Proposed changes to IR35 from 6 April 2021
The off-payroll working rules – commonly known as IR35 – were first introduced in 2000 and are intended to ensure that individuals who work like employees pay broadly the same employment taxes as employees, regardless of the structure they work through. HM Revenue & Customs (HMRC) has, for a number of years, sought to combat the perceived tax avoidance of workers supplying their services to clients through an intermediary (such as a "personal service company" ( PSC)). As the use of PSCs has increased over the years, so has HMRC's scrutiny of such arrangements and this is reflected in the introduction of legislation in this area over the last few years.
The government announced during the 2018 Budget that, in order to increase compliance with the existing off -payroll working rules in the private sector, businesses (rather than the intermediary) will become responsible for assessing the employment status of the off-payroll workers they engage and accounting for any necessary employment taxes.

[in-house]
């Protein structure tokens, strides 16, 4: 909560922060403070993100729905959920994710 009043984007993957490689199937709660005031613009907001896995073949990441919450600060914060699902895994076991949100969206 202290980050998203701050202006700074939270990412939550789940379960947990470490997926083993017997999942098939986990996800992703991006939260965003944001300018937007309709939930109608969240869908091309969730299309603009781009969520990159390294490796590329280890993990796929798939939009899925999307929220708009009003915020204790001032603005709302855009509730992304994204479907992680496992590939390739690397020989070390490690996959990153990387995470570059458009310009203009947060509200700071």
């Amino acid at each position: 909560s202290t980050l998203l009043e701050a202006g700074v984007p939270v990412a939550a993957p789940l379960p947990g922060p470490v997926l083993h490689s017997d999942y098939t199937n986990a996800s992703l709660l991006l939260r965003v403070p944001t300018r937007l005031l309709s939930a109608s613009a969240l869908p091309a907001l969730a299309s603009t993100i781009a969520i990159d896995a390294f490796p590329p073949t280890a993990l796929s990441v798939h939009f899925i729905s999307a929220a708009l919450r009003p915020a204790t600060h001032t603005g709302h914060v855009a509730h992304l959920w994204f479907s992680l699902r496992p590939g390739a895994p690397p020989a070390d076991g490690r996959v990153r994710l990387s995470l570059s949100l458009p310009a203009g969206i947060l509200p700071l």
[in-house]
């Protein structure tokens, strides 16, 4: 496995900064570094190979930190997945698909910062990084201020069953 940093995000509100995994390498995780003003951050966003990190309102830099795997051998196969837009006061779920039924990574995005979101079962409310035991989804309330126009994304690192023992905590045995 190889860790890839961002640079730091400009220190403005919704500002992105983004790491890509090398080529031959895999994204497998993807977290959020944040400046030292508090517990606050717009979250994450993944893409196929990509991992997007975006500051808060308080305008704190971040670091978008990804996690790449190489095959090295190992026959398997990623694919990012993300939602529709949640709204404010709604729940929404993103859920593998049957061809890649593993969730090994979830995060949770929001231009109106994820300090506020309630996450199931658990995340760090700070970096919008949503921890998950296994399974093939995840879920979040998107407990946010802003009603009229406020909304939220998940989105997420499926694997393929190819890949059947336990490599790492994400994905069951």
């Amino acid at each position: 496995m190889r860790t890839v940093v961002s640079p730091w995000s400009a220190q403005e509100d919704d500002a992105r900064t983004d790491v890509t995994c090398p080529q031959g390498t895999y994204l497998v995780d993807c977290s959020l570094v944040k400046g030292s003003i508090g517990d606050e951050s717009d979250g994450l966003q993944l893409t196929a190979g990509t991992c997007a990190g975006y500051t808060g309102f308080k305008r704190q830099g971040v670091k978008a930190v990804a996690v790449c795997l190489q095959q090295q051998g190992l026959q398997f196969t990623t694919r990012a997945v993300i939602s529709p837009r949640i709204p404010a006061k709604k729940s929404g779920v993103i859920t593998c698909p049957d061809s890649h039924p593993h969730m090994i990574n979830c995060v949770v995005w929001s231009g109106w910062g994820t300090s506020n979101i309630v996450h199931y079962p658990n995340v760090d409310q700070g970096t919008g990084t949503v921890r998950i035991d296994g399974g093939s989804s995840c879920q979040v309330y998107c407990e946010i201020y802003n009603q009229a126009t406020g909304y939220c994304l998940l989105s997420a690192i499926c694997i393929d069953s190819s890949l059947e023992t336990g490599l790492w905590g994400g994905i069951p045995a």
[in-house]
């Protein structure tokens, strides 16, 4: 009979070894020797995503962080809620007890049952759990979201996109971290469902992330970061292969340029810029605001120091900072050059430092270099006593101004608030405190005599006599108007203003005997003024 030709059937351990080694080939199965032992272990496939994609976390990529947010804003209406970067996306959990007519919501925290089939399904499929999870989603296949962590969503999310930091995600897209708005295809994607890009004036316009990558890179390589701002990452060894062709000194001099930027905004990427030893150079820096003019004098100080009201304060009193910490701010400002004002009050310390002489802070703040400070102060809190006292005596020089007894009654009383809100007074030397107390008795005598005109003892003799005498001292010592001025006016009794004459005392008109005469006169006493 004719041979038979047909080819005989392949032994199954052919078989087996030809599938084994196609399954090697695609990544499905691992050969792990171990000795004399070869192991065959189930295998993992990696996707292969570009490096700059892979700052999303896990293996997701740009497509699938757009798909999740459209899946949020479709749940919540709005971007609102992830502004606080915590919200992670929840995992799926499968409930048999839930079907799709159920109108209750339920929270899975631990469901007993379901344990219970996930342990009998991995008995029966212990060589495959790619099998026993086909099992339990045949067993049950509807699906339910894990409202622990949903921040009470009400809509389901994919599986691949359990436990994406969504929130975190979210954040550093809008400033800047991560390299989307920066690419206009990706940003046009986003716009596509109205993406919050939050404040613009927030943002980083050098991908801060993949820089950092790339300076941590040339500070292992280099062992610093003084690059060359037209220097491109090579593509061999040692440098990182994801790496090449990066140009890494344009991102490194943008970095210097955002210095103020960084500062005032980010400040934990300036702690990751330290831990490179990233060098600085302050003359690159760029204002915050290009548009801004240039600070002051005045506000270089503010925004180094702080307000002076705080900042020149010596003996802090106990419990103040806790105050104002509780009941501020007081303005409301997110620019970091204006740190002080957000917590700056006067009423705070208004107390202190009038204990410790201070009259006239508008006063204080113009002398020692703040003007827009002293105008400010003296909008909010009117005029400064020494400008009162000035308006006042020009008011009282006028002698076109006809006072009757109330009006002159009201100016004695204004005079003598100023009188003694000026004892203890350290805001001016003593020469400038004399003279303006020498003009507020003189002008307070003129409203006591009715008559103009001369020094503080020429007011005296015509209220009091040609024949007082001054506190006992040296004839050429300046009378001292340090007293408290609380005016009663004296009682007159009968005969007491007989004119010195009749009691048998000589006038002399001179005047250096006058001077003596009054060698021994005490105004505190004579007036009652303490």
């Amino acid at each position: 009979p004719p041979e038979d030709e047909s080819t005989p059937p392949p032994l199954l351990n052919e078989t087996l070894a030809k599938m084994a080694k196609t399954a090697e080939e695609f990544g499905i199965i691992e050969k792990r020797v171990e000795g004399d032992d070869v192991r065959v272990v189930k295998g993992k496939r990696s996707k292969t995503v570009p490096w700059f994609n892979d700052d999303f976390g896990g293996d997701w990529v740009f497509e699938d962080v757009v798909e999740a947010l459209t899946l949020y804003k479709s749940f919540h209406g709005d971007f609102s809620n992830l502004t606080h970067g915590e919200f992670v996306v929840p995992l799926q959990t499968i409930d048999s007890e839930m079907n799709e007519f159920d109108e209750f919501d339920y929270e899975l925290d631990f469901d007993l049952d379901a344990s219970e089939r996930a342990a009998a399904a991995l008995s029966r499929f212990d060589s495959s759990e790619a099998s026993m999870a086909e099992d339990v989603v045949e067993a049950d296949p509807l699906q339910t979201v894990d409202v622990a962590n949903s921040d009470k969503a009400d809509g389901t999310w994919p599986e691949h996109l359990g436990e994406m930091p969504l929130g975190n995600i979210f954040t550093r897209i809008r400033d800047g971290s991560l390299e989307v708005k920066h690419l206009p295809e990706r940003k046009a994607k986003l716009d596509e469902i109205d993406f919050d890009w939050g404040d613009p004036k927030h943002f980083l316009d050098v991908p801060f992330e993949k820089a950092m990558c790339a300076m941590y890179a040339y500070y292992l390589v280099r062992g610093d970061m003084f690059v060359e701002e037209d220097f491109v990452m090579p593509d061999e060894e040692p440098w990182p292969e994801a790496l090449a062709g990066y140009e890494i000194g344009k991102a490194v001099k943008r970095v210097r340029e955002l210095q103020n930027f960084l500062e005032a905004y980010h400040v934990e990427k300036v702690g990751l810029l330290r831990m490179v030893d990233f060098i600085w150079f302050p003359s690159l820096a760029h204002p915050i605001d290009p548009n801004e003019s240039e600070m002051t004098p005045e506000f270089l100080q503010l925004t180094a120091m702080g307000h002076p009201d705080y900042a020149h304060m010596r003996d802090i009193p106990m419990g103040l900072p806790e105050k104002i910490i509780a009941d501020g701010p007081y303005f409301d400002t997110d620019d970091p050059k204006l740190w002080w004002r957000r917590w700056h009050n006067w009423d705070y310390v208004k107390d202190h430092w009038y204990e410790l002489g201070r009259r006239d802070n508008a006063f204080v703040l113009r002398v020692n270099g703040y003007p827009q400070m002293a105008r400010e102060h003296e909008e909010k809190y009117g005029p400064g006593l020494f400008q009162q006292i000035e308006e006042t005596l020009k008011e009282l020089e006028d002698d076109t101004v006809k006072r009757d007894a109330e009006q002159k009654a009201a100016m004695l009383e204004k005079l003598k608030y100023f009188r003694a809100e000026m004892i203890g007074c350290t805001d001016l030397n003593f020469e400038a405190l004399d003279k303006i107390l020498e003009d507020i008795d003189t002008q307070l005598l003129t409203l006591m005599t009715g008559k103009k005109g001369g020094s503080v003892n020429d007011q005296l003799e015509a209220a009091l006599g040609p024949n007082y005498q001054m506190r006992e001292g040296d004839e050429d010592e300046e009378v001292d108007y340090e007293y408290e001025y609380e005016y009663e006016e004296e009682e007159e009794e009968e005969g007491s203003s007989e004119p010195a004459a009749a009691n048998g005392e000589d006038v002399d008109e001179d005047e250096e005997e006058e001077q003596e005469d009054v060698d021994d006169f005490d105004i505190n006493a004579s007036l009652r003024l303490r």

Draft legislation implementing the proposed changes to the off-payroll working rules was first introduced in July 2019, with the intention that those changes would take effect from April 2020. That implementation date was pushed back to April 2021 due to COVID, and the government has taken the opportunity to publish further draft legislation.
The effect of the legislation will be for the private sector to be brought in line with the public sector, although it is worth noting that the changes will apply equally to engagements in the public sector and will amend the existing law governing off-payroll working in the public sector which was subject to fundamental change in April 2017.